The purpose of our examinations is to determine whether mechanized functional diagnostics can provide evidence of functional deficits in patients after operative treatment of calcaneal fractures, and whether measurable parameters for rehabilitation result.This retrospective study reports on 30 patients with fractures of the calcaneus who were treated between May 1993 and November 1996 with closed and ‘semi-open’ repositioning of the

Niels Follak; Harry Merk

2003-01-01

120

Successful salvage of complicated calcaneal blastomycosis in disseminated disease with staged surgical reconstruction and local-systemic antifungal therapy.  

PubMed

Disseminated blastomycosis can be a devastating disease, affecting multiple organ systems, including the musculoskeletal system. Osteomyelitis from disseminated disease can be difficult to eradicate but is particularly important to successfully manage in the load-bearing bones of the lower extremity. We present a staged protocol for salvage of blastomycotic calcaneal osteomyelitis in the presence of disseminated disease. PMID:24726794

Bibbo, Christopher; Spellman, Jeanne

2014-01-01

121

Characterization of the calcaneal fat pad in diabetic and non-diabetic patients using magnetic resonance imaging  

Microsoft Academic Search

It is well known that diabetic patients have a high incidence of foot ulceration. The purpose of this study was to determine whether magnetic resonance (MR) imaging can detect changes in the composition of the calcaneal fat pad in diabetic feet. MR data were collected in vitro from amputated specimens (eight from diabetic patients and eight from non-diabetic patients) as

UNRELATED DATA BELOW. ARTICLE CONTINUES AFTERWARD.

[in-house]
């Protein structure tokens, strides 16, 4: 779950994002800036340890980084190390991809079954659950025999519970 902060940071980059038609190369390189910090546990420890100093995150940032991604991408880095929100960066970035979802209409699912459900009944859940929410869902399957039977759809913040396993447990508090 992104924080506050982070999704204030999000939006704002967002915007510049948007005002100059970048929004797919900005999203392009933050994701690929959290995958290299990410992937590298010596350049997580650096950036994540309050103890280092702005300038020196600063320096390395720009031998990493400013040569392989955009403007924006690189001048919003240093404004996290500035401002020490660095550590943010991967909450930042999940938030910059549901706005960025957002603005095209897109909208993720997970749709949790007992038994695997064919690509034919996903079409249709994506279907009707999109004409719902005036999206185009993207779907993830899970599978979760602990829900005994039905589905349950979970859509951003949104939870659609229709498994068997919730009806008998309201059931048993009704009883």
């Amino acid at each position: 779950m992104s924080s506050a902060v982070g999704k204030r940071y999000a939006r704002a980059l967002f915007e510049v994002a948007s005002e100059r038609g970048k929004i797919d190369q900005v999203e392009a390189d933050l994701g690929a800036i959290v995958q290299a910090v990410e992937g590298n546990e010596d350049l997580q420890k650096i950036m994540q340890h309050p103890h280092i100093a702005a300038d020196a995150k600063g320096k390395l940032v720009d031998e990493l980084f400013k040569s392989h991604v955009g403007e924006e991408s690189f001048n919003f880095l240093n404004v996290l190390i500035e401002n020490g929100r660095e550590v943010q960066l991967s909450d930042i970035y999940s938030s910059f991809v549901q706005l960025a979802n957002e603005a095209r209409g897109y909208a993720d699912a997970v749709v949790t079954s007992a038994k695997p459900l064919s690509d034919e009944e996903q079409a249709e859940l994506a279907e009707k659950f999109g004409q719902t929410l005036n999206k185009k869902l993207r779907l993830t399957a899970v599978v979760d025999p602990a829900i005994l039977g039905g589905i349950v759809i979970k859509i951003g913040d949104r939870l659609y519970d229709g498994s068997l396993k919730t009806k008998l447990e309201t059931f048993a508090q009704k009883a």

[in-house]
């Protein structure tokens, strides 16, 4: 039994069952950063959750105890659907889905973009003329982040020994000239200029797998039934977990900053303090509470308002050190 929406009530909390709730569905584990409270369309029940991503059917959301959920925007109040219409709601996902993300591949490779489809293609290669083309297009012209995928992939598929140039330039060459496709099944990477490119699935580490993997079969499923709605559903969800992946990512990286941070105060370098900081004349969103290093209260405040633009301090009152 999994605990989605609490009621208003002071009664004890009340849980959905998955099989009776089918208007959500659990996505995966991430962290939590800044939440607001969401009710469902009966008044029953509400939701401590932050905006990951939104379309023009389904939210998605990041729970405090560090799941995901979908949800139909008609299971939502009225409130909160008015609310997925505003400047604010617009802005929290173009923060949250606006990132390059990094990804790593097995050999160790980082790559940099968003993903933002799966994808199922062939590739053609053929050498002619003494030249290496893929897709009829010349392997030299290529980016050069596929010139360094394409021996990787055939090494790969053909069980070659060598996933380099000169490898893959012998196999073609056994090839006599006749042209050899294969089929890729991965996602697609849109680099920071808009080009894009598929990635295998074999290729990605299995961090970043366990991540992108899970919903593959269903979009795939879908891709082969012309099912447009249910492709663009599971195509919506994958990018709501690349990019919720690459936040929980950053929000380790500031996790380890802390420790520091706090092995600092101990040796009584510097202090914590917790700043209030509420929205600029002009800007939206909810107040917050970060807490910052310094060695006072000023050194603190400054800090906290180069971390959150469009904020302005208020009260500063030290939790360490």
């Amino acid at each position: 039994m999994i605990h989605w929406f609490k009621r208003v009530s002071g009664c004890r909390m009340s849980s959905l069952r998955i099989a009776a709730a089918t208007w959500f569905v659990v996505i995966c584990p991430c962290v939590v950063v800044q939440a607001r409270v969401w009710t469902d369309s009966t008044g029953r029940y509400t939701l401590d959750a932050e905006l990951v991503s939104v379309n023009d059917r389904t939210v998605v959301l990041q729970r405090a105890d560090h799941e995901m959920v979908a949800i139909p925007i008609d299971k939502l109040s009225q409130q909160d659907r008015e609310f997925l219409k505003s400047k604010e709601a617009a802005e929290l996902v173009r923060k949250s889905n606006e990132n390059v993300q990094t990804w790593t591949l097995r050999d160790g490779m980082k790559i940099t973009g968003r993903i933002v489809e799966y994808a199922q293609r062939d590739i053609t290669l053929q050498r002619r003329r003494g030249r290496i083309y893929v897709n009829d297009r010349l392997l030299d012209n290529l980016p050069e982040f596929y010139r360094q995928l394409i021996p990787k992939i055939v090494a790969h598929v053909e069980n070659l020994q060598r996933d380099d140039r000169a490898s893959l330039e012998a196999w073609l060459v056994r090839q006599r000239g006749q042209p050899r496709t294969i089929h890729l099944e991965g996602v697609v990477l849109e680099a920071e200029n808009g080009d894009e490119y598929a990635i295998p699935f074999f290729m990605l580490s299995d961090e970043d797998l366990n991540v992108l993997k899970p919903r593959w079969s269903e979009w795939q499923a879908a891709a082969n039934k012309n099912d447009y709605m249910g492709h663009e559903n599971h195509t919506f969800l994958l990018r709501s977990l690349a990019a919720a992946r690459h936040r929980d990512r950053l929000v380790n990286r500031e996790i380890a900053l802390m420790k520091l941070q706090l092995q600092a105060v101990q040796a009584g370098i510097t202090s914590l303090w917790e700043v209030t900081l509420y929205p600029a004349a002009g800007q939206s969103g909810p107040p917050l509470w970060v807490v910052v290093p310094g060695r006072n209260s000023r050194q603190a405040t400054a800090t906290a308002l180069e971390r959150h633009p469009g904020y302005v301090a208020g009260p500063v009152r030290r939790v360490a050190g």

Patricia F Kao; Brian L Davis; Peter A Hardy

1999-01-01

122

Measurement of functional heel pad behaviour in-shoe during gait using orthotic embedded ultrasonography.  

PubMed

The ability to measure the functional behaviour of the plantar heel pad is clinically relevant in dystrophic or pathological heel conditions and may help to inform the design and development of interventions that attempt to restore normal function. In this study we present a novel technique which utilises orthotic heel inserts with an embedded ultrasound (US) transducer to allow the functional, dynamic behaviour of the heel pad to be measured in-shoe during gait. The aim of this study was to demonstrate feasibility of the technique, determine the reproducibility of measurements, and to compare the effects of two orthotic inserts: (i) a flat orthotic heel raise and (ii) a contoured heel cup insert on the behaviour of the heel pad during gait. Dynamic compression of the heel pads of 16 healthy participants was recorded during treadmill walking and combined with plantar pressure measurements to allow stiffness and energy disappation ratio (EDR) to be estimated. Inter-session reliability of the US measurements was found to be excellent (ICC2,1=0.94-0.95), as was inter-rater reliability (ICC2,1=0.89). Use of the heel cup insert significantly reduced the maximum compression of the heel pad (p<0.0001) as well as the overall stiffness of the pad (p<0.001). There was no change in EDR (p=0.949). In-shoe embedded US is a reliable method to establish person-specific functional geometry of plantar soft tissues. Use of a contoured heel cup reduces the compression of the mid portion of the heel pad. PMID:23962596